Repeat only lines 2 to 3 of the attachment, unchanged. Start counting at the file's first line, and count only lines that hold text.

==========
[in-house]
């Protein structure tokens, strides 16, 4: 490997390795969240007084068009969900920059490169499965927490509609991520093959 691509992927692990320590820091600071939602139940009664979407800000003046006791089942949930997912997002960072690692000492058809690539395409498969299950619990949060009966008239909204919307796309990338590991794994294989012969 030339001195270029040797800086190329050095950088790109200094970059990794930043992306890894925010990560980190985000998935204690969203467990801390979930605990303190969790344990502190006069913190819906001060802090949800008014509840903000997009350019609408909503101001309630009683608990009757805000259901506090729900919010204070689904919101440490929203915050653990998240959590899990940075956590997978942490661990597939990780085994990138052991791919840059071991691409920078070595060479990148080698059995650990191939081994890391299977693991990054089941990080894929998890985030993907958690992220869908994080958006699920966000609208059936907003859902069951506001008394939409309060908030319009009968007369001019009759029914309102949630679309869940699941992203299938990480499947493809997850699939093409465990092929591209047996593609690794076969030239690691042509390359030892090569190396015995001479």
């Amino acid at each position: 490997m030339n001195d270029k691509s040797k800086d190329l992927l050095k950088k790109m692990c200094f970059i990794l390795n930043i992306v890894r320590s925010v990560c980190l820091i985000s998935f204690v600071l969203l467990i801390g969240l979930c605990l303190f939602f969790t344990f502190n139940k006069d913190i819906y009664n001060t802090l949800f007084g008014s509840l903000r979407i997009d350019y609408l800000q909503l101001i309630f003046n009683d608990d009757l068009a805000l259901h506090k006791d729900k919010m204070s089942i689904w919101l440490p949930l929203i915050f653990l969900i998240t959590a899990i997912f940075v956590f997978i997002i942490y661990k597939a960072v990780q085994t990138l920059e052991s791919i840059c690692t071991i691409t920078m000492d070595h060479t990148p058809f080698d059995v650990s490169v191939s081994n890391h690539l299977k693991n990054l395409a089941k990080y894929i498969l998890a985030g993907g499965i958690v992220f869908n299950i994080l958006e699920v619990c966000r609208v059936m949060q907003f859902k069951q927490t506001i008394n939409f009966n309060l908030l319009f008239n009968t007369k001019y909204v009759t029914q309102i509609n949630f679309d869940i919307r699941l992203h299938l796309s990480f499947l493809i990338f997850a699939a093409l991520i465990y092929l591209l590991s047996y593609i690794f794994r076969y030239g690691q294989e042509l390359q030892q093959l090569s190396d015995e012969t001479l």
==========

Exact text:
């Protein structure tokens, strides 16, 4: 490997390795969240007084068009969900920059490169499965927490509609991520093959 691509992927692990320590820091600071939602139940009664979407800000003046006791089942949930997912997002960072690692000492058809690539395409498969299950619990949060009966008239909204919307796309990338590991794994294989012969 030339001195270029040797800086190329050095950088790109200094970059990794930043992306890894925010990560980190985000998935204690969203467990801390979930605990303190969790344990502190006069913190819906001060802090949800008014509840903000997009350019609408909503101001309630009683608990009757805000259901506090729900919010204070689904919101440490929203915050653990998240959590899990940075956590997978942490661990597939990780085994990138052991791919840059071991691409920078070595060479990148080698059995650990191939081994890391299977693991990054089941990080894929998890985030993907958690992220869908994080958006699920966000609208059936907003859902069951506001008394939409309060908030319009009968007369001019009759029914309102949630679309869940699941992203299938990480499947493809997850699939093409465990092929591209047996593609690794076969030239690691042509390359030892090569190396015995001479």
């Amino acid at each position: 490997m030339n001195d270029k691509s040797k800086d190329l992927l050095k950088k790109m692990c200094f970059i990794l390795n930043i992306v890894r320590s925010v990560c980190l820091i985000s998935f204690v600071l969203l467990i801390g969240l979930c605990l303190f939602f969790t344990f502190n139940k006069d913190i819906y009664n001060t802090l949800f007084g008014s509840l903000r979407i997009d350019y609408l800000q909503l101001i309630f003046n009683d608990d009757l068009a805000l259901h506090k006791d729900k919010m204070s089942i689904w919101l440490p949930l929203i915050f653990l969900i998240t959590a899990i997912f940075v956590f997978i997002i942490y661990k597939a960072v990780q085994t990138l920059e052991s791919i840059c690692t071991i691409t920078m000492d070595h060479t990148p058809f080698d059995v650990s490169v191939s081994n890391h690539l299977k693991n990054l395409a089941k990080y894929i498969l998890a985030g993907g499965i958690v992220f869908n299950i994080l958006e699920v619990c966000r609208v059936m949060q907003f859902k069951q927490t506001i008394n939409f009966n309060l908030l319009f008239n009968t007369k001019y909204v009759t029914q309102i509609n949630f679309d869940i919307r699941l992203h299938l796309s990480f499947l493809i990338f997850a699939a093409l991520i465990y092929l591209l590991s047996y593609i690794f794994r076969y030239g690691q294989e042509l390359q030892q093959l090569s190396d015995e012969t001479l």